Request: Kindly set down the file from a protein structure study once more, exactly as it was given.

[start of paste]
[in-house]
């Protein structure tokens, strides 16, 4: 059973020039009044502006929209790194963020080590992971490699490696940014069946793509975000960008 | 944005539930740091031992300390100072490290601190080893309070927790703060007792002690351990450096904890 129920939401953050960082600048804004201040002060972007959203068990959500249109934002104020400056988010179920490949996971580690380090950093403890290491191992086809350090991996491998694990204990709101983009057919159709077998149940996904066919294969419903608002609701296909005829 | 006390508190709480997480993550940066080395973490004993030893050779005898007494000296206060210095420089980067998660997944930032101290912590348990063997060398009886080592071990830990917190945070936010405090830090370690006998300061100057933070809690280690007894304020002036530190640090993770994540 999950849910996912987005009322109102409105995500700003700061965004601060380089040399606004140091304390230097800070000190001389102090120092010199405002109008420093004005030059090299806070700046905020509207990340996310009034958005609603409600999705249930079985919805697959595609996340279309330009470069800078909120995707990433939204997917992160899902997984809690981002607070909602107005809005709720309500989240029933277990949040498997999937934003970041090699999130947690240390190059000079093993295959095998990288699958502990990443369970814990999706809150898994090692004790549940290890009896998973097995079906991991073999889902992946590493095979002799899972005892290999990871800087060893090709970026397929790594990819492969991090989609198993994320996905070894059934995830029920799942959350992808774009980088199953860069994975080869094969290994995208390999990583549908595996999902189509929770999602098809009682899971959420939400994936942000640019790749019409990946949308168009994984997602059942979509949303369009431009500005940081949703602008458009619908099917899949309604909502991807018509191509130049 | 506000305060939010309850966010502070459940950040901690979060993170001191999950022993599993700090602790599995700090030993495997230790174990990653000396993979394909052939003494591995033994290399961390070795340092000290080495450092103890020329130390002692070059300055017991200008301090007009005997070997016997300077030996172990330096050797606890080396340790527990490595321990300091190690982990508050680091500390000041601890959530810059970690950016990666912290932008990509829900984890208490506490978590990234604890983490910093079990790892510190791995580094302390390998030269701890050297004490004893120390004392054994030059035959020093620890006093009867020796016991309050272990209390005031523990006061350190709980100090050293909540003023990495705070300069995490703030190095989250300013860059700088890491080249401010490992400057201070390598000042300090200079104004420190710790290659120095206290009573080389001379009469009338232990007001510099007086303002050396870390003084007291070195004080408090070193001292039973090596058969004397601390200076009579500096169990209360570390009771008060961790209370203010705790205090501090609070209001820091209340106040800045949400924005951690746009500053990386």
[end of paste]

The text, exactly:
[in-house]
């Protein structure tokens, strides 16, 4: 059973020039009044502006929209790194963020080590992971490699490696940014069946793509975000960008 | 944005539930740091031992300390100072490290601190080893309070927790703060007792002690351990450096904890 129920939401953050960082600048804004201040002060972007959203068990959500249109934002104020400056988010179920490949996971580690380090950093403890290491191992086809350090991996491998694990204990709101983009057919159709077998149940996904066919294969419903608002609701296909005829 | 006390508190709480997480993550940066080395973490004993030893050779005898007494000296206060210095420089980067998660997944930032101290912590348990063997060398009886080592071990830990917190945070936010405090830090370690006998300061100057933070809690280690007894304020002036530190640090993770994540 999950849910996912987005009322109102409105995500700003700061965004601060380089040399606004140091304390230097800070000190001389102090120092010199405002109008420093004005030059090299806070700046905020509207990340996310009034958005609603409600999705249930079985919805697959595609996340279309330009470069800078909120995707990433939204997917992160899902997984809690981002607070909602107005809005709720309500989240029933277990949040498997999937934003970041090699999130947690240390190059000079093993295959095998990288699958502990990443369970814990999706809150898994090692004790549940290890009896998973097995079906991991073999889902992946590493095979002799899972005892290999990871800087060893090709970026397929790594990819492969991090989609198993994320996905070894059934995830029920799942959350992808774009980088199953860069994975080869094969290994995208390999990583549908595996999902189509929770999602098809009682899971959420939400994936942000640019790749019409990946949308168009994984997602059942979509949303369009431009500005940081949703602008458009619908099917899949309604909502991807018509191509130049 | 506000305060939010309850966010502070459940950040901690979060993170001191999950022993599993700090602790599995700090030993495997230790174990990653000396993979394909052939003494591995033994290399961390070795340092000290080495450092103890020329130390002692070059300055017991200008301090007009005997070997016997300077030996172990330096050797606890080396340790527990490595321990300091190690982990508050680091500390000041601890959530810059970690950016990666912290932008990509829900984890208490506490978590990234604890983490910093079990790892510190791995580094302390390998030269701890050297004490004893120390004392054994030059035959020093620890006093009867020796016991309050272990209390005031523990006061350190709980100090050293909540003023990495705070300069995490703030190095989250300013860059700088890491080249401010490992400057201070390598000042300090200079104004420190710790290659120095206290009573080389001379009469009338232990007001510099007086303002050396870390003084007291070195004080408090070193001292039973090596058969004397601390200076009579500096169990209360570390009771008060961790209370203010705790205090501090609070209001820091209340106040800045949400924005951690746009500053990386």